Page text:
|Matthew Henry's Concise Commentary|
16:1-58 In this chapter God's dealings with the Jewish nation, and their conduct towards him, are described, and their punishment through the surrounding nations, even those they most trusted in. This is done under the parable of an exposed infant rescued from death, educated, espoused, and richly provided for, but afterwards guilty of the most abandoned conduct, and punished for it; yet at last received into favour, and ashamed of her base conduct. We are not to judge of these expressions by modern ideas, but by those of the times and places in which they were used, where many of them would not sound as they do to us. The design was to raise hatred to idolatry, and such a parable was well suited for that purpose.
Verse 14. - It was perfect, etc. (compare the phrase, "perfection of beauty," in Psalm 1:2; Lamentations 2:15, as applied to Jerusalem). The prophet, in the words, my comeliness - majesty (Revised Version) - lays stress on the fact that that "perfection" was itself the gift of God.
Gill's Exposition of the Entire Bible
And thy renown went forth among the Heathen for thy beauty,.... Which consisted of the above things: with this compare Deuteronomy 6:4, Psalm 48:2; the church's beauty lies in the righteousness of Christ imputed, to her; in the holiness of Christ reckoned unto her; in the blood of Christ being upon her, by which she is washed and cleansed, justified and pardoned; and in the graces of the Spirit of Christ implanted in her; and in the salvation of Christ she is interested in; and in the presence of Christ, which is the beauty of the Lord upon her; and in being in Gospel order, and having Gospel ordinances; see Psalm 45:11;
for it was perfect through my comeliness, which I had put upon thee,
saith the Lord God; all the outward happiness and prosperity of the Israelites in the days of David and Solomon, or at other times, was not, as Kimchi observes, of themselves, but of the Lord: and so the comeliness of the saints and people of God is not of themselves; they are by nature black and deformed; they are defiled with original and actual sin; they are as an unclean, thing; they are corrupt, abominable, and loathsome; and as they have not their comeliness by nature, so not by art; as it is not native to them, it is not acquired by them; they do not obtain it by their humiliation, repentance, and services; these cannot remove their natural blackness and uncomeliness, or wash away their sins, and render them beautiful in the sight of God, Jeremiah 13:23, Jeremiah 2:22; but they have their comeliness from another, from Christ, who is altogether lovely; and from his righteousness, which is put on them; and so they are in him, and, through that, perfectly comely, a perfection of beauty, all fair, and without spot, even the fairest in the whole creation, complete in Christ, and perfect in him, Psalm 50:2.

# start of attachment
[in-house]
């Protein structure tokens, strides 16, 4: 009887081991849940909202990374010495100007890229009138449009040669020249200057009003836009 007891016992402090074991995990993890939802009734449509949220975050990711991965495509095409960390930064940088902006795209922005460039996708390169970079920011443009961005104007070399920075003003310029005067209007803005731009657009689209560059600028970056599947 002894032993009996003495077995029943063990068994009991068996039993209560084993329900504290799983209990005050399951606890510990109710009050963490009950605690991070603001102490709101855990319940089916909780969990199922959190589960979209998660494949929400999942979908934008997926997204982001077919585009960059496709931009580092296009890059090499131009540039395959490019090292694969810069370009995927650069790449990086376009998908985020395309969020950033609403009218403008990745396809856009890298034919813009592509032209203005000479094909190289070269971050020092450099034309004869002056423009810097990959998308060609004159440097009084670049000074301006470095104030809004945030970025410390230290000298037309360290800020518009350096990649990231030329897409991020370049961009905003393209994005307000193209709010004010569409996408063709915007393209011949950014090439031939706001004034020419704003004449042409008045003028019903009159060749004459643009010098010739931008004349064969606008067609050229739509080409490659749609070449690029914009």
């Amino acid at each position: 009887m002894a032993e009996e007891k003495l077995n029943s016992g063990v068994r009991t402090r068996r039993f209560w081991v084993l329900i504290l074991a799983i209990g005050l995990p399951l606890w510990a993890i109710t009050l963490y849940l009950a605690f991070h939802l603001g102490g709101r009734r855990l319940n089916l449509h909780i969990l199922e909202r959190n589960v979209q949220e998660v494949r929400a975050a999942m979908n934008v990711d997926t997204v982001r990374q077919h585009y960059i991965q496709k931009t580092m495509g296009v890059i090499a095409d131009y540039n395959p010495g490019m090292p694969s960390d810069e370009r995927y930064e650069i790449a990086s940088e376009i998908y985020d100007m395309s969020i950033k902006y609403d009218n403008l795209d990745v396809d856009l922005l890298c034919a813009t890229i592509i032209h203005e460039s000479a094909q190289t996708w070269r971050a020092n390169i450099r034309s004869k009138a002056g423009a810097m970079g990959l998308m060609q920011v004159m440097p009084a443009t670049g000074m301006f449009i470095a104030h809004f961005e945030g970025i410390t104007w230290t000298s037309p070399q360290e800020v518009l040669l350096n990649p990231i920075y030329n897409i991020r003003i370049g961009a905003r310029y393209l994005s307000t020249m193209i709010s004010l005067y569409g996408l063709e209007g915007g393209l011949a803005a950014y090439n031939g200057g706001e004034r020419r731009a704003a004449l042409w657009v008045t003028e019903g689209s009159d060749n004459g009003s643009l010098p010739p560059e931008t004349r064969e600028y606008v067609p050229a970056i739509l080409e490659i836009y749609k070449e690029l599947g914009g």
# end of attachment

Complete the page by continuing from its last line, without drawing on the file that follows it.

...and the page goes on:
Jamieson-Fausset-Brown Bible Commentary
14. thy renown … among … heathen—The theocracy reached its highest point under Solomon, when distant potentates heard of his "fame" (1Ki 10:1, &c.), for example, the queen of Sheba, Hiram, &c. (La 2:15).
my comeliness—It was not thine own, but imparted by Me.
Ezekiel 16:14 Parallel Commentaries
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